Jets Pick Louisville Safety Calvin Pryor
Rex Ryan saw game film of Calvin Pryor and liked what he saw — and heard.
Boom! Pop! Pow!
Ryan and the New York Jets expect plenty of those hard hits from their first-round draft pick. They selected the Louisville safety at No. 18 on Thursday night, helping bolster a secondary that ranked 22nd in pass defense last season.
"We pride ourselves in being a physical football team, and he fits that profile," Ryan said. "This young man is an enforcer."
Pryor, who earned the nickname "Louisville Slugger" in college, could compete with Antonio Allen and Jaiquawn Jarrett for a starting spot opposite Dawan Landry.
"When I came in for a visit, I felt like I fit that scheme very well," Pryor said on a conference call, adding that the Jets run the same type of defense Louisville did.
It is the fifth straight year the Jets have selected a defensive player with their first pick. They took cornerback Dee Milliner last year at No. 9.
Many fans and media speculated that the Jets would take a wide receiver — possibly LSU's Odell Beckham Jr., who went to the Giants at No. 12, or Oregon State's Brandin Cooks, who was available — or cornerback — particularly Michigan State's Darqueze Dennard.
Instead, they went with a safety who was widely considered the best available at his position. Pryor impressed general manager John Idzik and Ryan when they saw him in action, and then on his visit to the team's facility. Idzik first made Ryan aware of Pryor during the college football season.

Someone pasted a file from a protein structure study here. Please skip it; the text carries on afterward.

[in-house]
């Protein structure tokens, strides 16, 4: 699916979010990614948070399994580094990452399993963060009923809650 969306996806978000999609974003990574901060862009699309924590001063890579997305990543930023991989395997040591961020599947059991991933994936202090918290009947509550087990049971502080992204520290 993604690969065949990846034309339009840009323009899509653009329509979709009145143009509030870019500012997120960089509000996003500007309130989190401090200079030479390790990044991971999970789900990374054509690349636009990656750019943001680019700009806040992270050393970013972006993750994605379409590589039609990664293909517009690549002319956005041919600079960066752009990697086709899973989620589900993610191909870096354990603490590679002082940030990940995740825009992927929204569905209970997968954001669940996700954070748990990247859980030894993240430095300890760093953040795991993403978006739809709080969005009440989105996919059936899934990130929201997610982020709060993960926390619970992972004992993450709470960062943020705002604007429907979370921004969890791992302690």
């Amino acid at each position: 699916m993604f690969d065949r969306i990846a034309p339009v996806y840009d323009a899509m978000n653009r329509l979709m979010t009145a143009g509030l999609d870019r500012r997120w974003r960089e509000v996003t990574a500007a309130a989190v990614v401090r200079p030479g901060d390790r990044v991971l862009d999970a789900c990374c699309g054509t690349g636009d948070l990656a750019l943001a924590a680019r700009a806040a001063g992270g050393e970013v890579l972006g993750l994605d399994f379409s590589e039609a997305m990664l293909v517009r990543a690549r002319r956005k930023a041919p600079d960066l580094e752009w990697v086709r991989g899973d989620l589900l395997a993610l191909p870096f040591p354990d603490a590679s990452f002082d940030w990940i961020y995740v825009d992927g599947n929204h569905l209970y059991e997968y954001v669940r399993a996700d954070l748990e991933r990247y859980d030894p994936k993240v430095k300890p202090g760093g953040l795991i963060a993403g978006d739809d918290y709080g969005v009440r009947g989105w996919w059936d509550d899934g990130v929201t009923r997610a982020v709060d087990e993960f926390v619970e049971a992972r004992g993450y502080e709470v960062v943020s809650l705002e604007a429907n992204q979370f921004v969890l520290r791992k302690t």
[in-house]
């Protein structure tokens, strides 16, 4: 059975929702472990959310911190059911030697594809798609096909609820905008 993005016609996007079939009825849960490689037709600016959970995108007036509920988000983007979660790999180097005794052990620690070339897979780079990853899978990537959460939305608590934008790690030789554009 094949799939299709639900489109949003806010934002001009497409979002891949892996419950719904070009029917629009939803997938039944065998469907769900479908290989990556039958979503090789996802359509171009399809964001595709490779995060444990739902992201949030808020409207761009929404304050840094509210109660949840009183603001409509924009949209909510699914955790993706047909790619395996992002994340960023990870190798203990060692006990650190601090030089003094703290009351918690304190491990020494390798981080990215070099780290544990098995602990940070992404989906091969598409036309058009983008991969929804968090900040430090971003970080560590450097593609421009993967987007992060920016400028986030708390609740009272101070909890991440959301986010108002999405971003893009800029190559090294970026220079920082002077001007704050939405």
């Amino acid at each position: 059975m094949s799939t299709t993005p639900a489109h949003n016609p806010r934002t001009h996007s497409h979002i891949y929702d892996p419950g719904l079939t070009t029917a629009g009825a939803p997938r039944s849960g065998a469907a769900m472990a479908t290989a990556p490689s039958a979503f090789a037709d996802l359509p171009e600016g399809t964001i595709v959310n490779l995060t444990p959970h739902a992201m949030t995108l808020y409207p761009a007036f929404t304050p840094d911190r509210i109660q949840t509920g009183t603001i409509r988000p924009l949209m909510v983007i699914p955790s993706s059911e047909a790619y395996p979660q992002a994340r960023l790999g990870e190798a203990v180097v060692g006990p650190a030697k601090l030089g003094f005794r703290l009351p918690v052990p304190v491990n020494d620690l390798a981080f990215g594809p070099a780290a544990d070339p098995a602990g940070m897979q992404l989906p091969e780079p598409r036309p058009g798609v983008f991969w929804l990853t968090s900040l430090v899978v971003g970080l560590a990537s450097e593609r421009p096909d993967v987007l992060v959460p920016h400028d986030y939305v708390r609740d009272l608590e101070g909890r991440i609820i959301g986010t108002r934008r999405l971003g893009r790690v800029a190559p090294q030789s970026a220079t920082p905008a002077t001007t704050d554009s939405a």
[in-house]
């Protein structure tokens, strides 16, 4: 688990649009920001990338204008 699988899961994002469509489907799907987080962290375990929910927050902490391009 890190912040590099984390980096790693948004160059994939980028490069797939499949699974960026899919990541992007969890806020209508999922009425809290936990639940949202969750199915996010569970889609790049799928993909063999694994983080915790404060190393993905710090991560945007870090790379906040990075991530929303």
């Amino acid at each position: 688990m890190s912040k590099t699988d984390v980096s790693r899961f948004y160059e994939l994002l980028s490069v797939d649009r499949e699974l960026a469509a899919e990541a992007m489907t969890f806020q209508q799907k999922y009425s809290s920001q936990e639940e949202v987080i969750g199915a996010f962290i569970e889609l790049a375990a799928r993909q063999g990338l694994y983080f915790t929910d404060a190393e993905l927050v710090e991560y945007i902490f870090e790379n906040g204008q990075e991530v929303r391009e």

"He said, 'I just saw a guy who you are going to absolutely love,'" Ryan recalled.
So, Ryan took a look at the video and watched Pryor chase down a Central Florida player for a loss, then put a "knockout hit" on a running back, followed by a one-handed interception of a pass by Blake Bortles, a fellow first-rounder — all on the first series of the game.
Ryan stressed the importance of playmaking safeties by pointing out the performances of Earl Thomas and Kam Chancellor in Seattle's Super Bowl-winning secondary.
"It's how we want to play defense," Ryan said. "And, I think this young man is going to step in and fit right in with the guys we already have."
The 5-foot-11 Pryor earned the starting job at safety midway through his freshman season and quickly became a team leader. Pryor had seven interceptions, nine forced fumbles and 218 tackles in three seasons at Louisville.
"He fits our profile," Idzik said. "He's a physical presence on the field. He has range, makes plays and creates turnovers."
The Jets insisted they aren't worried about his long-term durability with the mix of his size and physical play.
"That certainly hasn't been his history," Idzik said. "He usually inflicts it instead of receives it."
The selection of Pryor kicked off a draft for the Jets in which they entered with 12 picks, the first time they had that many since 1998.
Idzik wouldn't discuss whether the Jets considered Texas A&M quarterback Johnny Manziel, who was still available when New York was on the clock. The GM did acknowledge that the Jets fielded several calls — and made calls themselves — about teams that were interested in trading up or down.
"We stuck to our philosophy. We stuck to our board," Idzik said. "Calvin was our guy."
Pryor, from Port St. Joe, Florida, wasn't heavily recruited out of high school, and he believes that was mainly because he split time among football, basketball and baseball.
"The town was small and I never went to camps," he said. "I played all three sports growing up, so I never had the chance to separate myself and show them that I was a heck of a football player. I played AAU basketball and AAU baseball, so I was all over the place."
While Ryan declined to compare Pryor to any current NFL safety — something that has gotten the coach in some trouble in the past — the first-rounder said he might be similar to Chancellor and Tampa Bay's Dashon Goldson.
"They're big-time hitters," Pryor said. "And they're asked to do a lot."
(Copyright 2014 The Associated Press. All rights reserved. This material may not be published, broadcast, rewritten or redistributed)